[Tip] How Oils and Skipping Washes Helped My Hair

Ever since I was a kid, my mom used to get on me about washing my hair every day, but I never understood what all the fuss was about. I always believed that washing my hair was a good thing. After every day, my hair would get so oily that I felt I had to wash it to get my shiny, “healthy” hair back. Cleansing yourself is always a good thing, right? Wrong. Too much of a good thing can be bad. I was stuck in this cycle of stripping and clarifying my hair, thinking that’s what I needed to do in order to combat how limp and oily it would get. I mean, my hair always looked good after a wash, so I was under the impression that this was proper practice. However, many shampoos and conditioners contain various natural and synthetic ingredients that strip the hair of their natural oils and then mask the hair to give off the illusion of being healthy. In this post, I will break down my routine and the reasoning behind it all.

Have you ever taken the time to actually look at the back of your shampoo bottle? If not, take a look right now. Is one of the first five ingredients a sulfate? Sodium Lauryl Sulfate, Sodium Alkyl Sulfate, Ammonium Laureth Sulfate, the list goes on. It’s also not uncommon to see two or more sulfates in your shampoo. Now that you’ve become aware, you may be asking “what are sulfates?”  Sulfates are surfactants. What a surfactant does is separates the dirt and oil from your skin or hair to allow them to easily rinse away with water. Sulfates do a good job of bringing instant gratification to the cleansing process; the product creates a luxurious lather, you see it working, and it’s easily washed away. We all love to get clean, and sulfates do the job. However, sometimes they are too good at their job. So good, in fact, that they can not only can cleanse your hair of dirt, but also strip your hair of its proteins and natural oils. Constant cleansing of the hair can cause irritation to the scalp and severely dry out your hair.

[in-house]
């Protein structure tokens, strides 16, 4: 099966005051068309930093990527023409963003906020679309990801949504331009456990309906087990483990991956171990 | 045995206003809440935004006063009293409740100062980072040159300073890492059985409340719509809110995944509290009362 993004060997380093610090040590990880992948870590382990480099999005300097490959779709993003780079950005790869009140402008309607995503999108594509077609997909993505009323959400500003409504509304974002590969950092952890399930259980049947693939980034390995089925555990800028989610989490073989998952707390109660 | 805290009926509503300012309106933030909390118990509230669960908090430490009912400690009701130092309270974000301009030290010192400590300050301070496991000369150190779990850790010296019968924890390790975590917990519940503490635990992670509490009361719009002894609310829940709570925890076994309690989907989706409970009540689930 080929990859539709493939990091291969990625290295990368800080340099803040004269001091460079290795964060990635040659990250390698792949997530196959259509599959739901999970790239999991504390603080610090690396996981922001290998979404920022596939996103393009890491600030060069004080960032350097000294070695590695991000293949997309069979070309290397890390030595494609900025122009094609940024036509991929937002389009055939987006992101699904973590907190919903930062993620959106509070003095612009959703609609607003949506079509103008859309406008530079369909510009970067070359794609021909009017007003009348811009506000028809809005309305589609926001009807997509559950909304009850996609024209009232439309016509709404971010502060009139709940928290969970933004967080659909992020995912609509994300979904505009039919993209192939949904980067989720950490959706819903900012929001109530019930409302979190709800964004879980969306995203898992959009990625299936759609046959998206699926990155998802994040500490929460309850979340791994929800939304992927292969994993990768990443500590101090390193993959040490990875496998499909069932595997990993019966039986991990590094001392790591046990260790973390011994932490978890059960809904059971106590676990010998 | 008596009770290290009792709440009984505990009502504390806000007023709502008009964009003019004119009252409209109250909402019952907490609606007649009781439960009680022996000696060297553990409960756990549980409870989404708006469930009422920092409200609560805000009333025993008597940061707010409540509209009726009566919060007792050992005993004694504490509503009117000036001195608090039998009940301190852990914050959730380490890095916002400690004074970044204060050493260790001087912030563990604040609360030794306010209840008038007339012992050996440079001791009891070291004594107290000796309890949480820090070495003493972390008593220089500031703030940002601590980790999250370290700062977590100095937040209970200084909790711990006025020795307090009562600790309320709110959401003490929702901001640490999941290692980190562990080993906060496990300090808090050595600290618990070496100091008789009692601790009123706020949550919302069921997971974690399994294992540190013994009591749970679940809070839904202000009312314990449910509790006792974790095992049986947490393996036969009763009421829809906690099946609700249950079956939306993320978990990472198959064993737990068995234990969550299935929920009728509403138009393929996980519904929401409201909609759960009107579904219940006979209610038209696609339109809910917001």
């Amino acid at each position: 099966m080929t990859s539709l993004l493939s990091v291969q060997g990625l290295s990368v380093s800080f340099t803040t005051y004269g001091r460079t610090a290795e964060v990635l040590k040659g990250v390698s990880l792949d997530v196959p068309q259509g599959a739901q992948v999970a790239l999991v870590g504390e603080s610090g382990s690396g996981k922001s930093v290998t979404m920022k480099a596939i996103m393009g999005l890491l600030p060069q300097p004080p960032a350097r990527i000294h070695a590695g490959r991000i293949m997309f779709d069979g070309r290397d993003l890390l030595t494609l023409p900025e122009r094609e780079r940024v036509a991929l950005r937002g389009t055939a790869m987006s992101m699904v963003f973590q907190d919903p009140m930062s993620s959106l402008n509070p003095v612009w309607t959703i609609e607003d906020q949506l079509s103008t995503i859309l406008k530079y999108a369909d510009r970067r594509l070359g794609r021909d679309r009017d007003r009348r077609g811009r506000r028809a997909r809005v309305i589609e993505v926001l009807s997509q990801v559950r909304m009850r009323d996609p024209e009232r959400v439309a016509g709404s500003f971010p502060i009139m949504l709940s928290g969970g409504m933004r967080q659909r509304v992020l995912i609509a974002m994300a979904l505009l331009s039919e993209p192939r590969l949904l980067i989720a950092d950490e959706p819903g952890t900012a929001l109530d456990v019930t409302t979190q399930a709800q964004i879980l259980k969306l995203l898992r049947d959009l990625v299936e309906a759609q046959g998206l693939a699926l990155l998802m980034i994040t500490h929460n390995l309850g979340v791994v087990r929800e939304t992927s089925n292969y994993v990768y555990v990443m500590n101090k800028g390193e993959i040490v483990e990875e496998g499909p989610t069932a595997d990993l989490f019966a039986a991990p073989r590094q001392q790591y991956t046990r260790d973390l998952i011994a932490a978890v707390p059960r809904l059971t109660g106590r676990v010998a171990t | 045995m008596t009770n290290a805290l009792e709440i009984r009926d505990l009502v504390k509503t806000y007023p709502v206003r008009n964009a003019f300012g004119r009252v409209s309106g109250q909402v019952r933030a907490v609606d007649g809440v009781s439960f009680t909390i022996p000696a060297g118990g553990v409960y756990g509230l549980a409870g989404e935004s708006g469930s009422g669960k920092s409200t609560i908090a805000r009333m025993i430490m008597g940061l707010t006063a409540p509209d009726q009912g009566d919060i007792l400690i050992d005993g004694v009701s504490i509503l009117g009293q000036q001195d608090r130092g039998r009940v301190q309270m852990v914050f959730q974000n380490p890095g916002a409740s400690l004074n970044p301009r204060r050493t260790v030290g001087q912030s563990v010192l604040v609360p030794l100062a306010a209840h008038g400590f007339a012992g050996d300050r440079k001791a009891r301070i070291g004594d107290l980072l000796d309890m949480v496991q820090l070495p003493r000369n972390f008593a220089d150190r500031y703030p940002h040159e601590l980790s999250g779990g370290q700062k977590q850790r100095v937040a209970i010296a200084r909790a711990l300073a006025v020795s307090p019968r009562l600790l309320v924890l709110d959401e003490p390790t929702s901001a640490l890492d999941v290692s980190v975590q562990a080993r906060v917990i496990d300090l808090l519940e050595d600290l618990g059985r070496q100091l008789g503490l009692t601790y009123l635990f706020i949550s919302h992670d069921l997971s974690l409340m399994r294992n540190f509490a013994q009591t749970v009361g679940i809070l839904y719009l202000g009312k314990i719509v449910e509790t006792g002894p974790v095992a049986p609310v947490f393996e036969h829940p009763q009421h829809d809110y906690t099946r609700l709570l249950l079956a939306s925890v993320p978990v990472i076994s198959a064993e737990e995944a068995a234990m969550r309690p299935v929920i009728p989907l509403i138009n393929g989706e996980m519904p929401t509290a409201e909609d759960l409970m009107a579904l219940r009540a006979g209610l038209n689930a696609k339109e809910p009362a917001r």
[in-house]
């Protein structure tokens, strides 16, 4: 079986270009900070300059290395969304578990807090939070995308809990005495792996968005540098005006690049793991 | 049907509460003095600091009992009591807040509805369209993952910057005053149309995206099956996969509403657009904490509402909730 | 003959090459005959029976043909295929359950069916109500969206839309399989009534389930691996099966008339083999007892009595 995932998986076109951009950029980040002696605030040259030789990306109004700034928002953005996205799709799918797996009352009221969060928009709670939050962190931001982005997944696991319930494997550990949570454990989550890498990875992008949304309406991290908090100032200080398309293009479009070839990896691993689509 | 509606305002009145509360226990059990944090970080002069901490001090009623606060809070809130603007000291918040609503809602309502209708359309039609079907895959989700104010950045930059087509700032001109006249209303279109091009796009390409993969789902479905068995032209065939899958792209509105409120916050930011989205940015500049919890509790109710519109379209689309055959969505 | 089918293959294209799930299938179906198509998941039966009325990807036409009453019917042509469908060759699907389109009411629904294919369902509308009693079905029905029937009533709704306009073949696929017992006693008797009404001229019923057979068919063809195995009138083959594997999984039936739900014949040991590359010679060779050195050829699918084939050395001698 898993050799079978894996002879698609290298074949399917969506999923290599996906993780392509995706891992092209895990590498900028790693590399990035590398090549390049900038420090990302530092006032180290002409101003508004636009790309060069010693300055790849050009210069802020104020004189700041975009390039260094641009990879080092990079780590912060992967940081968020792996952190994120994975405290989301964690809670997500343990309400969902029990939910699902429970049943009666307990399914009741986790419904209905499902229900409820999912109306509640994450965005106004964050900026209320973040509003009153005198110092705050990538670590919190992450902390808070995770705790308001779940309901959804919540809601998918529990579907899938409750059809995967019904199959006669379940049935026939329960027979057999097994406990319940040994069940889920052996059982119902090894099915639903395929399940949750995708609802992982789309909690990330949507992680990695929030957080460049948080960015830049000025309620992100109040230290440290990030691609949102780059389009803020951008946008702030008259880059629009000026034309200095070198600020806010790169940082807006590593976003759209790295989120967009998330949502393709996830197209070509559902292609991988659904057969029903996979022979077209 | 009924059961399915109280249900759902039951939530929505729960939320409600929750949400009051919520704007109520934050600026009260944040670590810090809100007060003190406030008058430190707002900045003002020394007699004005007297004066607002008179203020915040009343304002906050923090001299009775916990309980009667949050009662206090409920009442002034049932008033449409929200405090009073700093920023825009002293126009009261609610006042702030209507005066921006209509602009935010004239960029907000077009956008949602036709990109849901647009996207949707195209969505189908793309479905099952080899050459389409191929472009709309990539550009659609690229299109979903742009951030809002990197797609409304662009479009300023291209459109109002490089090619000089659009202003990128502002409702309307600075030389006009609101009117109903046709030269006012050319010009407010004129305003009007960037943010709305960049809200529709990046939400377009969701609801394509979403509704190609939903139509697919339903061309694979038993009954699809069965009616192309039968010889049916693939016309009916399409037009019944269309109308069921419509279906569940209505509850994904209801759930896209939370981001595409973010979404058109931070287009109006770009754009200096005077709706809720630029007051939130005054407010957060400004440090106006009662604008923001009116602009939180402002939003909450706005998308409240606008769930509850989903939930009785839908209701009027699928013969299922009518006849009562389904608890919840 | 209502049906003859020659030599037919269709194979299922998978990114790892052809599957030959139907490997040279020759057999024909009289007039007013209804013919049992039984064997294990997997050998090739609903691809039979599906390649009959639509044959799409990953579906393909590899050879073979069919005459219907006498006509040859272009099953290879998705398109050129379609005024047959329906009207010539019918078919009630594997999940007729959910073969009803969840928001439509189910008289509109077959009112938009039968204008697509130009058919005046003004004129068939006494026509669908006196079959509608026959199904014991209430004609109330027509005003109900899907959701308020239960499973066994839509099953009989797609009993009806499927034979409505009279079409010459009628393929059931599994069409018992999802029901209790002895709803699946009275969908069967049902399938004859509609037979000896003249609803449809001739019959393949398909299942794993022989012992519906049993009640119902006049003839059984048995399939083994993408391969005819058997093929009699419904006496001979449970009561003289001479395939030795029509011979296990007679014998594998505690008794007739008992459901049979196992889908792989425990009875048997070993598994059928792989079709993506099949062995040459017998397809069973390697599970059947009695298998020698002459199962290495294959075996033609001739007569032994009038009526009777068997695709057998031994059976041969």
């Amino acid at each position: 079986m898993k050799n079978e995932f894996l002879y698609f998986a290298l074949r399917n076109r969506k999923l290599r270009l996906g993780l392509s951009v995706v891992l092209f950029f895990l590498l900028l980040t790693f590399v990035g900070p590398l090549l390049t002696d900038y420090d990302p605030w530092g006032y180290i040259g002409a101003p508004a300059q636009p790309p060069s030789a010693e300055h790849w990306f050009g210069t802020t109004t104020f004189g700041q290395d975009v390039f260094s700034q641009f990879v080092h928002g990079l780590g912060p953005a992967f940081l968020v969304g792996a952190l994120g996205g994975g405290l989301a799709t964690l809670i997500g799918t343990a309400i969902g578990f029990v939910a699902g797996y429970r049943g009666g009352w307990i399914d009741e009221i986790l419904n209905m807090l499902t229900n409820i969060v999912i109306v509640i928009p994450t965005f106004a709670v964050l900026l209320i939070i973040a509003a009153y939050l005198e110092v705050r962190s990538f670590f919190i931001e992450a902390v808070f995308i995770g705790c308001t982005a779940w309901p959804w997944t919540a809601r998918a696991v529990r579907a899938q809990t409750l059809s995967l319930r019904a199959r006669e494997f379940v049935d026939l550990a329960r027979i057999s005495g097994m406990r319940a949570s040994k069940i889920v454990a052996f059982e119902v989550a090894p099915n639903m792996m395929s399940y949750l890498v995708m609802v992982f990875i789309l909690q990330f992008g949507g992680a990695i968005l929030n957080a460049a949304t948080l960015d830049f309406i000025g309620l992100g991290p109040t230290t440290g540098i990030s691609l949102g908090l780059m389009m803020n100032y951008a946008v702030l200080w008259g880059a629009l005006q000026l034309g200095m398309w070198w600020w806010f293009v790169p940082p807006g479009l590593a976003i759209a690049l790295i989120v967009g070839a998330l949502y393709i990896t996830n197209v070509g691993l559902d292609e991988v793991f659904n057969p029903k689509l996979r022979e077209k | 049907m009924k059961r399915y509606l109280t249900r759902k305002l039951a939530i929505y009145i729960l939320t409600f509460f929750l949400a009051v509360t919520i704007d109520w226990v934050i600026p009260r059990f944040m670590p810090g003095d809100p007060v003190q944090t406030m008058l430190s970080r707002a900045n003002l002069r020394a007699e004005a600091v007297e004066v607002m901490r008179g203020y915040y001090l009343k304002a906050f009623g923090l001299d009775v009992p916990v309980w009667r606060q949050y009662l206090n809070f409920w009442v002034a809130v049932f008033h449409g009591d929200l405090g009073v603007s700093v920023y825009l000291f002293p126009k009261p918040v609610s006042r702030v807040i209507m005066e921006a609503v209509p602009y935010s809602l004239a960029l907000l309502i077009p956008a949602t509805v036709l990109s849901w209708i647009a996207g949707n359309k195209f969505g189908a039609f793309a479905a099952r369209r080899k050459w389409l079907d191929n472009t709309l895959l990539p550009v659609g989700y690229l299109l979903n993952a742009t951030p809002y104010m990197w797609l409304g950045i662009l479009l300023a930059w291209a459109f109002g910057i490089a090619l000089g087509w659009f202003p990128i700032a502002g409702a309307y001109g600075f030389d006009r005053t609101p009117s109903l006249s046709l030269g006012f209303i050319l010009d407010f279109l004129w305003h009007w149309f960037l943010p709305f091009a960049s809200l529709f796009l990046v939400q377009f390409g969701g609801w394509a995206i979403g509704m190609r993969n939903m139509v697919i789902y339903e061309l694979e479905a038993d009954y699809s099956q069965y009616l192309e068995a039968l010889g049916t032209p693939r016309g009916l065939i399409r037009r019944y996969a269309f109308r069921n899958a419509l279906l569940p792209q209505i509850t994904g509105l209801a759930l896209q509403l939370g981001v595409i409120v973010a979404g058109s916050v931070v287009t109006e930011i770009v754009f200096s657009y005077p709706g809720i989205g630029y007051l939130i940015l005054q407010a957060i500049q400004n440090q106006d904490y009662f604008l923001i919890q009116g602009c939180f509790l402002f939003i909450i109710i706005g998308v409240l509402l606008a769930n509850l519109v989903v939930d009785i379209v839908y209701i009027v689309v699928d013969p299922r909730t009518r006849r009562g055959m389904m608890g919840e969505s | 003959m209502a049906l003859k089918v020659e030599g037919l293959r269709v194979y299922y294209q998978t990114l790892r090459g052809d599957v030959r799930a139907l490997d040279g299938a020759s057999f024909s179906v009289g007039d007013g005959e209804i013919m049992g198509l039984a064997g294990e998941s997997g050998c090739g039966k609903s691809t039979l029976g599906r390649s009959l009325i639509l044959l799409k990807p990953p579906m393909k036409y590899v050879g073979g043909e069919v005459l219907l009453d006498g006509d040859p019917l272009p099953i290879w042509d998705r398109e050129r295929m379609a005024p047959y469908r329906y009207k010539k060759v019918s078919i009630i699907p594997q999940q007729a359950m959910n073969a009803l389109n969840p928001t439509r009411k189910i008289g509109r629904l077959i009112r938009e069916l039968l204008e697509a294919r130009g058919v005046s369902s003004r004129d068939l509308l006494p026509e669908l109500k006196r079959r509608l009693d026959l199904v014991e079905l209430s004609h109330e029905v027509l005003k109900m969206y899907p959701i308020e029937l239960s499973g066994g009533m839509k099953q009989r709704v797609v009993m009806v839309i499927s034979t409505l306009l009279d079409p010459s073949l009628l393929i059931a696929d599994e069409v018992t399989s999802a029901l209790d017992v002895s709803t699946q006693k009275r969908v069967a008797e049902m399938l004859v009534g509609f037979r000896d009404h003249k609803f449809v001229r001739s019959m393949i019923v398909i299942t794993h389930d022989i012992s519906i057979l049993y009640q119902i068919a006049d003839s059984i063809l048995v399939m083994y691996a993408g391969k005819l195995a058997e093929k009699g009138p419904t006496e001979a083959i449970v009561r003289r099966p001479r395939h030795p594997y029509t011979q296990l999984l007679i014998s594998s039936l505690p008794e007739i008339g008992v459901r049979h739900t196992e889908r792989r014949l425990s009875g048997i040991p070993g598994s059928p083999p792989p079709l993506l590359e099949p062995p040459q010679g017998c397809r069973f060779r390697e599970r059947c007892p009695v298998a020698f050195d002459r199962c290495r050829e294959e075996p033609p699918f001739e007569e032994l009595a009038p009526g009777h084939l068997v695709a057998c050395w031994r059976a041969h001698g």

To combat that dry feeling after shampooing, we use conditioner in order to replenish. Conditioners do contain nourishing ingredients, such as coconut oil, jojoba oil, argan oil, etc. But, they also do contain alcohols, sulfates, and other drying ingredients. Though conditioners feel nice and make our hair much easier to manage, most of that is all thanks to silicones. Cetearyl methicone, cetyl dimethicone, dimethicone, dimethiconol, etc. What silicones do is seal off the hair strands to prevent moisture from getting out, but also keeps moisture from coming in. Silicones are also responsible for the the shine we see in our hair after wash. So, that healthy glow may not be too healthy.

Now, before you go running off and trashing all of the products in your shower, let me give you some direction!